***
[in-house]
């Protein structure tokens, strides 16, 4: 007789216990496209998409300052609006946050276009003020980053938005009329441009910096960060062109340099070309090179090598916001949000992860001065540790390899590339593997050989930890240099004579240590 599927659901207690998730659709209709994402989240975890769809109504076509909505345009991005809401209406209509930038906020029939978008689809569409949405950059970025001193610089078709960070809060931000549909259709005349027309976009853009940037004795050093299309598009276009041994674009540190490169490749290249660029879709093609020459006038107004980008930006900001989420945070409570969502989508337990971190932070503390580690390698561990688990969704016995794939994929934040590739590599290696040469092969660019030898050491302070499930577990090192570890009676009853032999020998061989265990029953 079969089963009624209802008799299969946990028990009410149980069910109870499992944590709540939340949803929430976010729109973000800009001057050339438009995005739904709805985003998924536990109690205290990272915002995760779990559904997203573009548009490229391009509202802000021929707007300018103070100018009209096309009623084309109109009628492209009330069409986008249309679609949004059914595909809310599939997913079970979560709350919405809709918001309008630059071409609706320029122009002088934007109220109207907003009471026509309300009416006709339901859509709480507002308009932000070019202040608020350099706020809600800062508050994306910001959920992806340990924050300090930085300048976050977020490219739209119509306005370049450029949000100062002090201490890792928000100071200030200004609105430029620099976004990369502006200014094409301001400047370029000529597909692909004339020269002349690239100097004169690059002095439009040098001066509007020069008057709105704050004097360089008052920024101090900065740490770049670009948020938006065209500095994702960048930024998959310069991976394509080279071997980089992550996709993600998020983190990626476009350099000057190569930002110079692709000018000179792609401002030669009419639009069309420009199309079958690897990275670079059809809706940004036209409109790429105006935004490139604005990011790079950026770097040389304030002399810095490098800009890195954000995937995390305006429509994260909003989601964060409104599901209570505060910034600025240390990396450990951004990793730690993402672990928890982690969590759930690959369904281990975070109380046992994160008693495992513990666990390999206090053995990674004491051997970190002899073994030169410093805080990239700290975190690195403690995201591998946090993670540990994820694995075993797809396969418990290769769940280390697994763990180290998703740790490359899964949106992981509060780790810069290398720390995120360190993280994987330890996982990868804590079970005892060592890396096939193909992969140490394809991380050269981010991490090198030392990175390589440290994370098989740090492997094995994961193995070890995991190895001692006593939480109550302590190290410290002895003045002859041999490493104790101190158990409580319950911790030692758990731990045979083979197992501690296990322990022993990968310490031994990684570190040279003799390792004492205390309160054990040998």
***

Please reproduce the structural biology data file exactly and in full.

[in-house]
């Protein structure tokens, strides 16, 4: 007789216990496209998409300052609006946050276009003020980053938005009329441009910096960060062109340099070309090179090598916001949000992860001065540790390899590339593997050989930890240099004579240590 599927659901207690998730659709209709994402989240975890769809109504076509909505345009991005809401209406209509930038906020029939978008689809569409949405950059970025001193610089078709960070809060931000549909259709005349027309976009853009940037004795050093299309598009276009041994674009540190490169490749290249660029879709093609020459006038107004980008930006900001989420945070409570969502989508337990971190932070503390580690390698561990688990969704016995794939994929934040590739590599290696040469092969660019030898050491302070499930577990090192570890009676009853032999020998061989265990029953 079969089963009624209802008799299969946990028990009410149980069910109870499992944590709540939340949803929430976010729109973000800009001057050339438009995005739904709805985003998924536990109690205290990272915002995760779990559904997203573009548009490229391009509202802000021929707007300018103070100018009209096309009623084309109109009628492209009330069409986008249309679609949004059914595909809310599939997913079970979560709350919405809709918001309008630059071409609706320029122009002088934007109220109207907003009471026509309300009416006709339901859509709480507002308009932000070019202040608020350099706020809600800062508050994306910001959920992806340990924050300090930085300048976050977020490219739209119509306005370049450029949000100062002090201490890792928000100071200030200004609105430029620099976004990369502006200014094409301001400047370029000529597909692909004339020269002349690239100097004169690059002095439009040098001066509007020069008057709105704050004097360089008052920024101090900065740490770049670009948020938006065209500095994702960048930024998959310069991976394509080279071997980089992550996709993600998020983190990626476009350099000057190569930002110079692709000018000179792609401002030669009419639009069309420009199309079958690897990275670079059809809706940004036209409109790429105006935004490139604005990011790079950026770097040389304030002399810095490098800009890195954000995937995390305006429509994260909003989601964060409104599901209570505060910034600025240390990396450990951004990793730690993402672990928890982690969590759930690959369904281990975070109380046992994160008693495992513990666990390999206090053995990674004491051997970190002899073994030169410093805080990239700290975190690195403690995201591998946090993670540990994820694995075993797809396969418990290769769940280390697994763990180290998703740790490359899964949106992981509060780790810069290398720390995120360190993280994987330890996982990868804590079970005892060592890396096939193909992969140490394809991380050269981010991490090198030392990175390589440290994370098989740090492997094995994961193995070890995991190895001692006593939480109550302590190290410290002895003045002859041999490493104790101190158990409580319950911790030692758990731990045979083979197992501690296990322990022993990968310490031994990684570190040279003799390792004492205390309160054990040998």